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Prospecting: @coreypronman Releases His Senators Top 10

With of the threat of a lockout casting a Jay Feaster-sized shadow over the start of the NHL season, finding some silver linings during these August days has been trying.

Fortunately with Hockey Prospectus’ Corey Pronman revealing his list of the Ottawa Senators’ top 10 prospects today, prospect porn indulging Sens fans have some beacon of light to divert their attention.

Here is his summation of the system that he ranks as being the fifth best in the NHL:

This is a ridiculously deep system. Players like Jarrod Maidens, Ben Blood, and Fredrik Claesson, who would all be in just about any team’s top 15 prospects, end up off Ottawa’s top 15. They lack the multiple star prospects outside of Mika Zibanejad, but there are still so many quality youngsters in this organization.

For what it is worth, here is the list:

1. Mika Zibanejad, Center
2. Cody Ceci, Defense
3. Jakob Silfverberg, Right Wing
4. Mark Stone, Right Wing
5. Shane Prince, Left Wing
6. Stephane Da Costa, Center
7. Stefan Noesen, Right Wing
8. Patrick Wiercioch, Defense
9. Matt Puempel, Left Wing
10.Andre Petersson, Right Wing

Pronman also included the next five prospects who fell short of making the cut and one sleeper. They were:

11. Mike Hoffman, Left Wing
12. Robin Lehner, Goaltender
13. Jean-Gabriel Pageau, Center
14. Mark Borowiecki, Defense
15. Derek Grant, Center
Sleeper: Robbie Baillargeon, Center

A few followers on Twitter questioned why a highly regarded goaltending prospect like Robin Lehner didn’t crack the list and the answer is simple: Corey’s consistently been bullish on every goaltending prospect.

In the past, he has alluded to the position’s volatility and the high attrition rate for goalies, so it’s not particularly surprising to see Lehner slip in his rankings. Keep in mind, this isn’t some condemnation of Lehner’s ability or indicative of his future, but in a tweet to one Sens fan who questioned his omission, Pronman preferred to credit the strength of Ottawa’s system and the positional prospects that ranked ahead of the Swedish goaltender as the basis for his decision.

From a personal standpoint, I found a few things to be particularly surprising:

Cody Ceci being second on the list – Considering how close a few of Ottawa’s other highly regarded prospects like Silfverberg and Stone are to being NHL-ready (if they’re not already), his place seems high. But it is certainly reassuring to see a defensive propect that high on the list as the organizations depth at that position needs work.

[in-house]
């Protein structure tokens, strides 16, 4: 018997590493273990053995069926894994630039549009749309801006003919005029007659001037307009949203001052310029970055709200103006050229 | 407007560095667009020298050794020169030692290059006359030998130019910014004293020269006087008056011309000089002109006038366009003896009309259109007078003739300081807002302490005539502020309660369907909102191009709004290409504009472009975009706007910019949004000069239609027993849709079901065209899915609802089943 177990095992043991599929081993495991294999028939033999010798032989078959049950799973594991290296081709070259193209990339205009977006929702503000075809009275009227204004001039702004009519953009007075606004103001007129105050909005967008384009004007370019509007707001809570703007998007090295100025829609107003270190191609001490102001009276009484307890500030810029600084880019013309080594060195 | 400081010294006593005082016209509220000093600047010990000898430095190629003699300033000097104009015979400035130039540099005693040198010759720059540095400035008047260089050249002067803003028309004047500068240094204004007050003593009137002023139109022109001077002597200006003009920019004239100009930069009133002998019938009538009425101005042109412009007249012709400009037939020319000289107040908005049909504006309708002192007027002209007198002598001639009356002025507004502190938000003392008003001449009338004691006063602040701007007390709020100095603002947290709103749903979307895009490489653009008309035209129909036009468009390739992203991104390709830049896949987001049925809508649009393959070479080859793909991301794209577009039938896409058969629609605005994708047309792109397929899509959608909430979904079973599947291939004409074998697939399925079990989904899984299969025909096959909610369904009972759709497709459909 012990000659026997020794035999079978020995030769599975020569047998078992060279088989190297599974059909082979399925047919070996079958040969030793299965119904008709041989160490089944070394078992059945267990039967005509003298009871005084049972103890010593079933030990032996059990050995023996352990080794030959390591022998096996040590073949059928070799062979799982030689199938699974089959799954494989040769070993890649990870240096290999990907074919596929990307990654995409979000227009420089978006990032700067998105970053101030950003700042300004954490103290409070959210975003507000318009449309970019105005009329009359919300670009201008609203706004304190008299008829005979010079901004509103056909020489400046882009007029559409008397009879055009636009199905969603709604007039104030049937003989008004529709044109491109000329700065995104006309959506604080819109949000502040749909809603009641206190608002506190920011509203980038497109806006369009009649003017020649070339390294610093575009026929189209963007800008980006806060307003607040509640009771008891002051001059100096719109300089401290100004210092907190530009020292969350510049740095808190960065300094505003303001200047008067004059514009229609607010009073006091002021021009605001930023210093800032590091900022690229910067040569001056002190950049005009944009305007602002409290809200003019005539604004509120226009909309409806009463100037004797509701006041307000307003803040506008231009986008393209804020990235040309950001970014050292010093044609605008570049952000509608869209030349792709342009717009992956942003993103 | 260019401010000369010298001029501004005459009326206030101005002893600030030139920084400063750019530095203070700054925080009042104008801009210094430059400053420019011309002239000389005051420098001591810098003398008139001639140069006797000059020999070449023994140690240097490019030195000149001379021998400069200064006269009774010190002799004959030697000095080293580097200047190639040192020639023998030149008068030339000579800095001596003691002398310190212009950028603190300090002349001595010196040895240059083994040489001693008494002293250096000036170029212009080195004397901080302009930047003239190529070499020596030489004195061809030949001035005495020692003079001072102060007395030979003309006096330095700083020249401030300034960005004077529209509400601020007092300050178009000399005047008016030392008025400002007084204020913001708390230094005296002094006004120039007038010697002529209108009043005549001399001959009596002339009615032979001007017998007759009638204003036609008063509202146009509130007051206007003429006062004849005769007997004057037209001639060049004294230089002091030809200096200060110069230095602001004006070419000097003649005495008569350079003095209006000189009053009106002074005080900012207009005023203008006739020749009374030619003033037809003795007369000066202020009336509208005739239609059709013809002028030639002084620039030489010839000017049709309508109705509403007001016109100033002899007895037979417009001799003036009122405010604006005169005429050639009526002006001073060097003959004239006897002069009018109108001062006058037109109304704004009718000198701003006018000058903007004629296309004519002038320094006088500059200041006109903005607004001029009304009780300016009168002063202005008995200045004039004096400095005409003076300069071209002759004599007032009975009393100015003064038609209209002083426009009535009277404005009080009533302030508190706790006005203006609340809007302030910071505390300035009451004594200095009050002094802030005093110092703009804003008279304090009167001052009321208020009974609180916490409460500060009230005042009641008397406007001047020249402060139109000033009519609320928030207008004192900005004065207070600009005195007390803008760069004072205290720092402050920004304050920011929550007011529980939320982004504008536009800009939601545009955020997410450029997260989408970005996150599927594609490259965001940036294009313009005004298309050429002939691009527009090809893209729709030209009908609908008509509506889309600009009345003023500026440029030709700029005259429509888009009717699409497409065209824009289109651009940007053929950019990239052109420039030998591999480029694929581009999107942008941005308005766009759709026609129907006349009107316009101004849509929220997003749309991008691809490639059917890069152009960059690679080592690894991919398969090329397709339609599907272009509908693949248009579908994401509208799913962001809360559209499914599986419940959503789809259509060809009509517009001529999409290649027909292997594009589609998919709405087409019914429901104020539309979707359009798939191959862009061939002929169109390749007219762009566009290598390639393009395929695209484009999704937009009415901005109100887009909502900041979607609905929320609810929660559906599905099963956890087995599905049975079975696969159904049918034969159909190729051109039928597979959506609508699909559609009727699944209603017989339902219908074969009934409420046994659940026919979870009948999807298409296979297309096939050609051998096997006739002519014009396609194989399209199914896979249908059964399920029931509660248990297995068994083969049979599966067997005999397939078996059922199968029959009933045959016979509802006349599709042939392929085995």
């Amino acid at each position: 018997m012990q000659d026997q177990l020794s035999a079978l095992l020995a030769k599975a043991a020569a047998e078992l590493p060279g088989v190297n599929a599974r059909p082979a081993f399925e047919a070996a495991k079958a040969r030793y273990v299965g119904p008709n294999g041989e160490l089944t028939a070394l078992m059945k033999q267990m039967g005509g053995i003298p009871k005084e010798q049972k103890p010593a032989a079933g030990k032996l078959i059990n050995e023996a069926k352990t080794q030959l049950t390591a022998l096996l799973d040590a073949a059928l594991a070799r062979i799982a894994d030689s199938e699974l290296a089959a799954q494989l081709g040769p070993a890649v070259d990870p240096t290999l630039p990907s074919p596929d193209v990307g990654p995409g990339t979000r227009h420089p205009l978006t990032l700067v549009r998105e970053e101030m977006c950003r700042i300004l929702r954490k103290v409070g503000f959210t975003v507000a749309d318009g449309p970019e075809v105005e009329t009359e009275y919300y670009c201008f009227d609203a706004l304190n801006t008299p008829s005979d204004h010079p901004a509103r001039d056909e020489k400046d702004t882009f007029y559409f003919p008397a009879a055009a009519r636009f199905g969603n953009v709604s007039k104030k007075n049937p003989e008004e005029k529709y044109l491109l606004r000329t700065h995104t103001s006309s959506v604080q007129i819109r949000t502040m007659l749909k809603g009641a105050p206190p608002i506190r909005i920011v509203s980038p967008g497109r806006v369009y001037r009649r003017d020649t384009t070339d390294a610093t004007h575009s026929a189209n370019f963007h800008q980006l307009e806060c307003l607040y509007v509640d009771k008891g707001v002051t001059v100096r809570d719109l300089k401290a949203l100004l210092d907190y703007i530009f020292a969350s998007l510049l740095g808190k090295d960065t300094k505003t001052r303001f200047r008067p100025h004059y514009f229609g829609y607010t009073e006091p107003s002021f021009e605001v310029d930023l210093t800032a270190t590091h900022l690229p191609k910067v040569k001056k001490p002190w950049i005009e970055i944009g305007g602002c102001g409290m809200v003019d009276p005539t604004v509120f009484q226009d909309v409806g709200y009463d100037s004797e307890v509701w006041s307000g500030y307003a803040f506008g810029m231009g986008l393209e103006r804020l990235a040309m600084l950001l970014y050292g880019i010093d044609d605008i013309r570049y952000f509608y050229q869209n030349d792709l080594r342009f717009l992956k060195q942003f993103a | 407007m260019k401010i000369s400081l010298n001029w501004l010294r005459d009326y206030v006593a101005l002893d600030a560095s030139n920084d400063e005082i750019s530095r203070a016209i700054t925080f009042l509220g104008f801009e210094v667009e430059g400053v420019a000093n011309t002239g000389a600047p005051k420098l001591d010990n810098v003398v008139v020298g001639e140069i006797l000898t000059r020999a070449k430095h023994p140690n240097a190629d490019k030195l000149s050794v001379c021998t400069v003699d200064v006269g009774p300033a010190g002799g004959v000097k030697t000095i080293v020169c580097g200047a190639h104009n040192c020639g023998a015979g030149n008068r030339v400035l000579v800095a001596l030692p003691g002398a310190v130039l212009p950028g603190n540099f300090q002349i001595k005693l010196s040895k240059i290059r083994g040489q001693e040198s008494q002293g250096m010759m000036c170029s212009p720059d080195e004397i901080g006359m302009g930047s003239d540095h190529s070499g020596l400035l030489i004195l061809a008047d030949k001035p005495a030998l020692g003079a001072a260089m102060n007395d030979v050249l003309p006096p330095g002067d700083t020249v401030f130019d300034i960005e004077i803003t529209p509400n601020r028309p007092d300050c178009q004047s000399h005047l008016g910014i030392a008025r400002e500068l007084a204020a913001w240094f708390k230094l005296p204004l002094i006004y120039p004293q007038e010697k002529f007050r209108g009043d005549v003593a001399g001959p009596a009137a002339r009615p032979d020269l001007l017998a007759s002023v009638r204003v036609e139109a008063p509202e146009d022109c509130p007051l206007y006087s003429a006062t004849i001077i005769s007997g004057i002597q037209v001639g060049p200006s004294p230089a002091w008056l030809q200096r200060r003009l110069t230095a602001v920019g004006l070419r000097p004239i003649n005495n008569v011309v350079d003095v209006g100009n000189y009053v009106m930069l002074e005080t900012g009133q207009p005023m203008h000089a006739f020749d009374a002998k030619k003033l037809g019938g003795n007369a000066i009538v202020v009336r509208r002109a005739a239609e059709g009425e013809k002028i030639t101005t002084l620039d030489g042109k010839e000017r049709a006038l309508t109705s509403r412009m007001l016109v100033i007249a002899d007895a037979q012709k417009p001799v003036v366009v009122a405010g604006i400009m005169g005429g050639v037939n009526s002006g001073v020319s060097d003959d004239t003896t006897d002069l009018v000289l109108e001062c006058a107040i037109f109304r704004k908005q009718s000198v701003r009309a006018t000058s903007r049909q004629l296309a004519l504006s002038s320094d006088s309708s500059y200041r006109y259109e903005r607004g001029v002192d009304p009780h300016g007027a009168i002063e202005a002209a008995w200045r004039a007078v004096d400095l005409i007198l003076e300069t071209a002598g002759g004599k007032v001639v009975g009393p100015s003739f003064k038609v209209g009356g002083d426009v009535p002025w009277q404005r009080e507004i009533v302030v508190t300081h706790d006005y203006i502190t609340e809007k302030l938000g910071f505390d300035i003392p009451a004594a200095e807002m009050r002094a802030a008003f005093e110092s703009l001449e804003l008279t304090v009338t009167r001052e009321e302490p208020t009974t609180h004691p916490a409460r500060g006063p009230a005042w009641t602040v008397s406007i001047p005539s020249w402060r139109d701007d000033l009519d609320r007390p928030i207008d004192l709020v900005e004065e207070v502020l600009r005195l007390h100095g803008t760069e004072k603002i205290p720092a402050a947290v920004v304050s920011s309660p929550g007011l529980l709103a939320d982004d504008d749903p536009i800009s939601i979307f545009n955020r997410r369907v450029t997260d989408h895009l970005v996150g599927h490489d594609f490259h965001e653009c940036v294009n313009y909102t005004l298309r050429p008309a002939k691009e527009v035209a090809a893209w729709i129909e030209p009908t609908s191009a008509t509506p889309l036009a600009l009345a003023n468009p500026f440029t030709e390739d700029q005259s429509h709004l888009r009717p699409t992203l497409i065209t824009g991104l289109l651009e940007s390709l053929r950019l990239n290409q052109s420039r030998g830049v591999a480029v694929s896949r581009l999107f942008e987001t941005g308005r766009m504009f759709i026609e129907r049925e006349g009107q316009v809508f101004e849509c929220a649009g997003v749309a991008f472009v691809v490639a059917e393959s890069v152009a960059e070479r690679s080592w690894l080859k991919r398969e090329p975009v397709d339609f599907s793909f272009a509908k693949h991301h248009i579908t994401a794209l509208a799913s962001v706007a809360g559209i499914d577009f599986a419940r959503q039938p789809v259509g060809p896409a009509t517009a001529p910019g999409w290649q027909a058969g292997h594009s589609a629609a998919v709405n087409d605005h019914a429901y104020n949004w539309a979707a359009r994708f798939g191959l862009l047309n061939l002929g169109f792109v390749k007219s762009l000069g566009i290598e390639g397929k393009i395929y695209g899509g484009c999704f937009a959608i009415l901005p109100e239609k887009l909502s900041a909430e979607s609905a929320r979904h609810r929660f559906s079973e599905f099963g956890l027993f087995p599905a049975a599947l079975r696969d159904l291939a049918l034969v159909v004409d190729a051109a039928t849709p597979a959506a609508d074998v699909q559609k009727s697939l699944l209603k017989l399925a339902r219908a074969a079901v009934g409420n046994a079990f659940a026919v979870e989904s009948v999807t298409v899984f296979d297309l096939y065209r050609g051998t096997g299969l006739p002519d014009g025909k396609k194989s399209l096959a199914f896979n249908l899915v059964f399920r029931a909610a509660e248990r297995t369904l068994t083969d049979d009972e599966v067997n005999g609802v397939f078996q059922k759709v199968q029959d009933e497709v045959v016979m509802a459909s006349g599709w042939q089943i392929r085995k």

Shane Prince being placed fifth ahead of his fellow 2011 draft class members Stefan Noesen and Matt Puempel was also noteworthy.

Despite his inconsistencies at the professional level and the throat injury that he suffered this past season, I fully expected to see Patrick Wiercioch slide out of the team’s top ten rankings.

Finally, I was surprised to see Pronman list Zibanejad as a center. Even in his individual write up for Mika, Corey acknowledges that he probably profiles more as a winger at the NHL-level:

Zibanejad is a prototypical do-everything forward with above-average or better tools across the board, and he is one of the more complete prospects in hockey. He’s an above-average skater who has shown some improvement in that area and generates good power from his stride. Zibanejad is a high-end puck-handler who can dazzle with his hands. He also is a good passer who will flash plus ability in that area. He has a bullet shot and can score from mid-distance. Zibanejad is a tremendous on-ice worker who barrels through each check and gives it his all every shift. He’s also a pretty effective defensive player who can play center or wing, although I see him as the latter down the line. He’s NHL-ready.

Although this third party ballyhooing of Ottawa’s system is a nice feather in the cap for the management team and the scouting staff, it’s not raining gum drops and the Rideau Canal isn’t made of chocolate. In the greater scheme of things, the rankings while nice, mean nothing until these prospects actually pan out – they’re still just prospects.

Keeping that in mind, many will not fulfill the lofty expectations that so frequently come with the territory, however, the fact that Ottawa has seemingly accumulated so many since the John Muckler era ended hopefully means that the odds are stacked in Ottawa’s favor that at least a few will pan. At the very least, with prospects and draft picks being the currency of the NHL, this stockpiling of young prospects provides the organization the flexibility to flip this quantity for better quality.